For SPEED and STRENGTH you want to use your muscles in order from biggest to smallest (that's using two principles together; velocity and strength).

Throwing a right hand: sitting down in a low position start to expand exploding from your centre (hips, torso, thighs). after a bit of rotation start to release the elbow from your side and extend your leg. your foot should be turned with toes pointing to the target a split second before impact (called the 'critical instant').
 
Zankou said:
Learn to grapple. In sad truth, you're never gonna hit that hard if you don't already. Either that, or become a technical speedy fighter.


i would have to disagree. I thought that i could not punch my way out of a wet pape bag (when i was doing "traditional Muay thai, we used our hands to set up our knees/elbows/kicks so i don't think i was tought power punching). Afer i jacked up my knee i still wanted to train stand up so i started going to a S.African coach that my friend trains with (he is from the same gym as Bernardo and Jan) and he has made wonders with my punching power. It's to the point where my knuckles hurt when i hit the bag with handwraps and 16oz boxing gloves... When i punched my "old way" i could hit the bag with tiny bag gloves and didn't feel a thing. Coaching is everything IMHO.
 
blanko said:
... a S.African coach that my friend trains with (he is from the same gym as Bernardo and Jan) and he has made wonders with my punching power. It's to the point where my knuckles hurt when i hit the bag with handwraps and 16oz boxing gloves... When i punched my "old way" i could hit the bag with tiny bag gloves and didn't feel a thing.

Now I'm sorry but I have to ask this even if it's out of context.
Why would you take pride in having to feel pain doing something that you love? So what if it delivers great power when you hit. It still gets injured and hurts like a bitch.

I want to get good at boxing, but thats not what I want.
 
i mean that's how much harder i am punching. Feeling pain does not mean getting hurt. Shit I feel pain every time someone puts me in the 1000kg position in bjj but it does not mean i am gettign hurt.
 
To you guys picking at Zankou's post. What he's referring to is a standard philosophy in Boxing that punchers are born and not made. Throughout time this has always held true. You can get stronger, you can become better technically-skilled, and you can have more stiff and accurate, as well as faster punches. But having that power like Naseem Hamed had, where you tap a guy's chin and the next thing he knows he's staring at a pen-light with an ice pack on his neck is not something any amount of coaching will give. It's a born talent. Some guys, with all the technical skill in the world, also just don't really hit that hard. See Meldrick Taylor, or Ray Leonard. They defeated their opponents mostly with accumulation of damage and rarely if-ever demonstrated raw punching power, even with nearly flawless technique.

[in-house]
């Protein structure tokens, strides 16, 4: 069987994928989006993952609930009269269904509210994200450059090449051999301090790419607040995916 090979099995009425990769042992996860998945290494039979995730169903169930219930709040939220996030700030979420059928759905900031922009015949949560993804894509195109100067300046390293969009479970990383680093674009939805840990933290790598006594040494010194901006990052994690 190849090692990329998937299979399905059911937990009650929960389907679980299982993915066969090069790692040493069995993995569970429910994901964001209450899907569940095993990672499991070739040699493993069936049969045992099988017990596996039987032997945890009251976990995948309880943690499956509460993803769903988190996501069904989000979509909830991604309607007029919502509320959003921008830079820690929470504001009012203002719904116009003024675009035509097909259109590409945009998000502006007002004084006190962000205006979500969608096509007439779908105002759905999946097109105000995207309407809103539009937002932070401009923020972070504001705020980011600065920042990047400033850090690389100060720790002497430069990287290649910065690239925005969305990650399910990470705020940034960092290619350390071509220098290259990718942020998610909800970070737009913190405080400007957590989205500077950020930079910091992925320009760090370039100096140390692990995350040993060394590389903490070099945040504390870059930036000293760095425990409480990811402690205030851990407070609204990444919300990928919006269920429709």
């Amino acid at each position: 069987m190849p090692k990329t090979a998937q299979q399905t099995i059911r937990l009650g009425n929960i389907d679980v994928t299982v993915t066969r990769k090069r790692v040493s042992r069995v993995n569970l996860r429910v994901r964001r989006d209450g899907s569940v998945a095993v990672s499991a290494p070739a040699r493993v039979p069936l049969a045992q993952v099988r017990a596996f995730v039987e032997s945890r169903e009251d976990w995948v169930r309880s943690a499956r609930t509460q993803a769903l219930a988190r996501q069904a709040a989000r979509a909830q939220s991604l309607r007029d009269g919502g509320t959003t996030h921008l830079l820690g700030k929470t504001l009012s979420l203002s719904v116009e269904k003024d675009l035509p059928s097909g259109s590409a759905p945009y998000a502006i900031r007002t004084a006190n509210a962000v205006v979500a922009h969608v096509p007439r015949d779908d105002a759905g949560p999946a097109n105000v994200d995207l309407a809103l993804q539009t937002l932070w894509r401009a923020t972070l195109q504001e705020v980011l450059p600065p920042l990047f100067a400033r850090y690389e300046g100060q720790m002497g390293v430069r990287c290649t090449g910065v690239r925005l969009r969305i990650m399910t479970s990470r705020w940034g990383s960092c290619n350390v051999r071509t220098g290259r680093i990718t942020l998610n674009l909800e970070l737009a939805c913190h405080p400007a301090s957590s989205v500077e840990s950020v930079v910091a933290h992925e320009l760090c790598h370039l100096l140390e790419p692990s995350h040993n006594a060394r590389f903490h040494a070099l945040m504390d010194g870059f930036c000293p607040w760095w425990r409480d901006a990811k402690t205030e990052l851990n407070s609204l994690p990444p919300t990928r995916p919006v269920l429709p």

To echo what some have said (e.g. Zankou, King Kabuki), Jens Pulver can probably hit harder than Tito Ortiz, who outweighs him by around 50 pounds.
 
kk,
well it's just that before i diem3 said that he has had no traing and is jealous of a guy who weighs 30lbs more than him. Come on it's not impossible for a guy with no training to improve punching power. If he has been training, ofcourse it will be different. But to tell a guy who has had no training that he wont' punch harder is a bit harsh imho.
 
King Kabuki said:
To you guys picking at Zankou's post. What he's referring to is a standard philosophy in Boxing that punchers are born and not made. Throughout time this has always held true. You can get stronger, you can become better technically-skilled, and you can have more stiff and accurate, as well as faster punches. But having that power like Naseem Hamed had, where you tap a guy's chin and the next thing he knows he's staring at a pen-light with an ice pack on his neck is not something any amount of coaching will give. It's a born talent. Some guys, with all the technical skill in the world, also just don't really hit that hard. See Meldrick Taylor, or Ray Leonard. They defeated their opponents mostly with accumulation of damage and rarely if-ever demonstrated raw punching power, even with nearly flawless technique.

Well King im still gonna have to disagree with you....

It may sound TMA but I believe that you can definitely learn how to harness and cultivate your internal energy and use it to your benefit as well.

noone has to agree with me, but I truely believe it.

when I hit someone to hurt them, like Musashi says, Im not only hitting them with my fist, but my whole body and spirit.
 
technically you can't really hit like a girl, run like a girl, throw like a girl, etc.

since girls can be pretty good at all of the above
 
Back
Top